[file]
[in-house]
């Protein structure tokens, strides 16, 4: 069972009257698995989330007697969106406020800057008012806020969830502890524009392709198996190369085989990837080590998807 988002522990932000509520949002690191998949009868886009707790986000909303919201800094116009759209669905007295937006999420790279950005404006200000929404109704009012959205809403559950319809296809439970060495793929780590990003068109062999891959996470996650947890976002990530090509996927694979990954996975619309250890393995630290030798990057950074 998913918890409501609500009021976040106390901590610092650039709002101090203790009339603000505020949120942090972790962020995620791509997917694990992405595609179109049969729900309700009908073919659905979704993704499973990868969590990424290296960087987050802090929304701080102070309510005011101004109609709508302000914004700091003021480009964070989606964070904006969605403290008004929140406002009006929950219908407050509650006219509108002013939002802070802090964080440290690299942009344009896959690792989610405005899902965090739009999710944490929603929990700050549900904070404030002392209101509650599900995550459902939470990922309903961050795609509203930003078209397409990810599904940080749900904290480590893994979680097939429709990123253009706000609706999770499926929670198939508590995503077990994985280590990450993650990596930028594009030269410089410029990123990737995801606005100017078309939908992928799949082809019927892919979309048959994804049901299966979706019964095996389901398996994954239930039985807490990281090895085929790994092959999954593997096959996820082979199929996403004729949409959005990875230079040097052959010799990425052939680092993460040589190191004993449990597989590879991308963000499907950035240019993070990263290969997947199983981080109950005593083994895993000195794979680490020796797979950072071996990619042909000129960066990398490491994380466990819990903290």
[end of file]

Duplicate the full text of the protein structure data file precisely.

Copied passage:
[in-house]
């Protein structure tokens, strides 16, 4: 069972009257698995989330007697969106406020800057008012806020969830502890524009392709198996190369085989990837080590998807 988002522990932000509520949002690191998949009868886009707790986000909303919201800094116009759209669905007295937006999420790279950005404006200000929404109704009012959205809403559950319809296809439970060495793929780590990003068109062999891959996470996650947890976002990530090509996927694979990954996975619309250890393995630290030798990057950074 998913918890409501609500009021976040106390901590610092650039709002101090203790009339603000505020949120942090972790962020995620791509997917694990992405595609179109049969729900309700009908073919659905979704993704499973990868969590990424290296960087987050802090929304701080102070309510005011101004109609709508302000914004700091003021480009964070989606964070904006969605403290008004929140406002009006929950219908407050509650006219509108002013939002802070802090964080440290690299942009344009896959690792989610405005899902965090739009999710944490929603929990700050549900904070404030002392209101509650599900995550459902939470990922309903961050795609509203930003078209397409990810599904940080749900904290480590893994979680097939429709990123253009706000609706999770499926929670198939508590995503077990994985280590990450993650990596930028594009030269410089410029990123990737995801606005100017078309939908992928799949082809019927892919979309048959994804049901299966979706019964095996389901398996994954239930039985807490990281090895085929790994092959999954593997096959996820082979199929996403004729949409959005990875230079040097052959010799990425052939680092993460040589190191004993449990597989590879991308963000499907950035240019993070990263290969997947199983981080109950005593083994895993000195794979680490020796797979950072071996990619042909000129960066990398490491994380466990819990903290």